Japan Police Want To Block Nefarious Tor Use

Tom Brewster is TechWeek Europe's Security Correspondent. He has also been named BT Information Security Journalist of the Year in 2012 and 2013.

Some fear Japanese police move could lead to a blanket ban of the anonymising service

Police in Japan are hoping to catch crooks using anonymising Internet services by stopping people “abusing” the Tor network which supports anonymous Internet use.

Tor has long been popular amongst privacy conscious individuals and criminals hoping to cover their tracks. The service, otherwise known as The Onion Router, routes traffic through various servers across the globe to make it difficult for users to be tracked, whilst encrypting traffic.

Tor ProjectJapan police vs. Tor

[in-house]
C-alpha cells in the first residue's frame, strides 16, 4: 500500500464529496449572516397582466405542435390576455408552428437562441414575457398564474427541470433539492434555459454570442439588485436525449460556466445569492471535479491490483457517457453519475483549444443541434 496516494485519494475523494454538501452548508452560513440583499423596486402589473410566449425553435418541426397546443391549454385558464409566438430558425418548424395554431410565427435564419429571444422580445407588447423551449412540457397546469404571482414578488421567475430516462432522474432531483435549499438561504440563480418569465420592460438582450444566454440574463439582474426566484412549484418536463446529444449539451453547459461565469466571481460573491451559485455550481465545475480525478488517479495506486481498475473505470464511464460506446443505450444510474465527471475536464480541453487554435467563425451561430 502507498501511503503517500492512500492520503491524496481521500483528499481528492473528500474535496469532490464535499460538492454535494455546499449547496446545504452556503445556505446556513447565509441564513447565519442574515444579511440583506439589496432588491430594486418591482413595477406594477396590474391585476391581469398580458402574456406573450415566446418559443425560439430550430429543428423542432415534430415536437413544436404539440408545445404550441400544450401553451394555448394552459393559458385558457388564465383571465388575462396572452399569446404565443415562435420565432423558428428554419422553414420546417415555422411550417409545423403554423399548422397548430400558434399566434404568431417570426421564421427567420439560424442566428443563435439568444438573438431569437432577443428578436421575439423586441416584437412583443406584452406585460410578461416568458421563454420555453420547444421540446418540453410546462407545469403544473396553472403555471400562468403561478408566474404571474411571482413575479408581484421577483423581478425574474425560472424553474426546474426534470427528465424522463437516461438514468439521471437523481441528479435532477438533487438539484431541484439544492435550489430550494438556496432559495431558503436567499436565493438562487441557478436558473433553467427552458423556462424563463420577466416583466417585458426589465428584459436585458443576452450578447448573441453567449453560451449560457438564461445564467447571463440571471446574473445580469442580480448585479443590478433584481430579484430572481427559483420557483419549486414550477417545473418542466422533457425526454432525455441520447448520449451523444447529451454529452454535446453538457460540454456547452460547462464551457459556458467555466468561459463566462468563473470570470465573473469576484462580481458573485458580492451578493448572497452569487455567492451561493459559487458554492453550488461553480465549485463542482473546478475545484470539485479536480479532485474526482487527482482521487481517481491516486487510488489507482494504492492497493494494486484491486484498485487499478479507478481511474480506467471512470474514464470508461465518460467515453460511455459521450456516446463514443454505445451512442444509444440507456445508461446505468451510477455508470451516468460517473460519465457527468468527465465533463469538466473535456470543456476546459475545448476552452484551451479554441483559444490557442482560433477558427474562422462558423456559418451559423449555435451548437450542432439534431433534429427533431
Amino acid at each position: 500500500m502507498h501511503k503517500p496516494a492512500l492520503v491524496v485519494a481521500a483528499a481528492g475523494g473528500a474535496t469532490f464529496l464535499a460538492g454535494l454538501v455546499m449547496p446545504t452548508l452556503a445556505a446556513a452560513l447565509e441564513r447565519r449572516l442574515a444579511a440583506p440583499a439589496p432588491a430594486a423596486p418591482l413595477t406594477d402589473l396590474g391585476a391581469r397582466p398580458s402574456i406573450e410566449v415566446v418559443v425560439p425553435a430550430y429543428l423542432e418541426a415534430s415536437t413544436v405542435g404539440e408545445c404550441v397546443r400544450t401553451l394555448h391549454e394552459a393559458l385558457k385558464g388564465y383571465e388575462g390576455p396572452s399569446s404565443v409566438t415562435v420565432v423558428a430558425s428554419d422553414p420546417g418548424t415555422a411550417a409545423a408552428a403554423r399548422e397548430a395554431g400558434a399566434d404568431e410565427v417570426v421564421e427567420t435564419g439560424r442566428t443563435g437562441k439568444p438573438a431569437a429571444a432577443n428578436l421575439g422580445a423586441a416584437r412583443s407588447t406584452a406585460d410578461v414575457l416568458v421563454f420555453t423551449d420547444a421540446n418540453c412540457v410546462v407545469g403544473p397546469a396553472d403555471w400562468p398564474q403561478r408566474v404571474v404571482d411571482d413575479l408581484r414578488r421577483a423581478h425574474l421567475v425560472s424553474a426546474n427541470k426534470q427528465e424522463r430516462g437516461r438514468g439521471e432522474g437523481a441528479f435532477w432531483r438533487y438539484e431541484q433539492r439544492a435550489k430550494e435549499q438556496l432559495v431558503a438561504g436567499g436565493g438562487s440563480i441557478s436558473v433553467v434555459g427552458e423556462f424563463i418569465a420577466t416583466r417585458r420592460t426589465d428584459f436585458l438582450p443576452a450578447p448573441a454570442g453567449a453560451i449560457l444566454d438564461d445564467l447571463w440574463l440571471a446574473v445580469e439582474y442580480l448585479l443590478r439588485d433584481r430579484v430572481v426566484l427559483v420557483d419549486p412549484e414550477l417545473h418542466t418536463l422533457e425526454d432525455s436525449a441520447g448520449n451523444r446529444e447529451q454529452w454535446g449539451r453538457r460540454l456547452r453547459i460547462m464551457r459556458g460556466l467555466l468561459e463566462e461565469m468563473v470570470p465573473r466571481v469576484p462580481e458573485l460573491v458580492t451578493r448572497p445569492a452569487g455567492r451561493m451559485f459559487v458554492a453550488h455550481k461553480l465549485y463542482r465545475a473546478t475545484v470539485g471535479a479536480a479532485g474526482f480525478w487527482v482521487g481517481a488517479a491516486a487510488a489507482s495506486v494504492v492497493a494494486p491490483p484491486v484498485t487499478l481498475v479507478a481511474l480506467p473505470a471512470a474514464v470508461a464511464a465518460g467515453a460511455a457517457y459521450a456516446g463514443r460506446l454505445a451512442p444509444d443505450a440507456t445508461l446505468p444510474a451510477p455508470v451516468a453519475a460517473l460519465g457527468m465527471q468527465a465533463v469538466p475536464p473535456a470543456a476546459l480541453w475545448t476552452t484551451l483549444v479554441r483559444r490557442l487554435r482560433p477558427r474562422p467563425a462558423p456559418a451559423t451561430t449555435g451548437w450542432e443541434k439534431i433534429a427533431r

Japan’s National Police Agency (NPA) said ISPs should be asked to look out for those abusing Tor to hide illegal activity, according to the Mainichi Shimbun newspaper. There are fears this will lead to a blanket ban of Tor.

Tor was believed to have helped a hacker called the ‘Demon Killer’ avoid detection by the NPA.

Demon Killer allegedly threatened to bomb schools and nurseries over Internet forums. It is believed the hacker broke into others’ machines and posted on their behalf, whilst using the Tor network to hide his activity.

That led to the arrest of four innocent people before a 30-year-old IT worker believed to be Demon Killer was arrested.

Jacob Appelbaum, security researcher and core member of the Tor Project, said he would happily fly to Japan to teach people how to use the anonymising service.

“I’ve never visited Japan because I do not travel to places that fingerprint and treat me as if I am a criminal pre-preemptively,” he said over Twitter.

“If the cost of teaching people about Tor in Japan is my fingerprints, I think it would be the start of a nice art project.”

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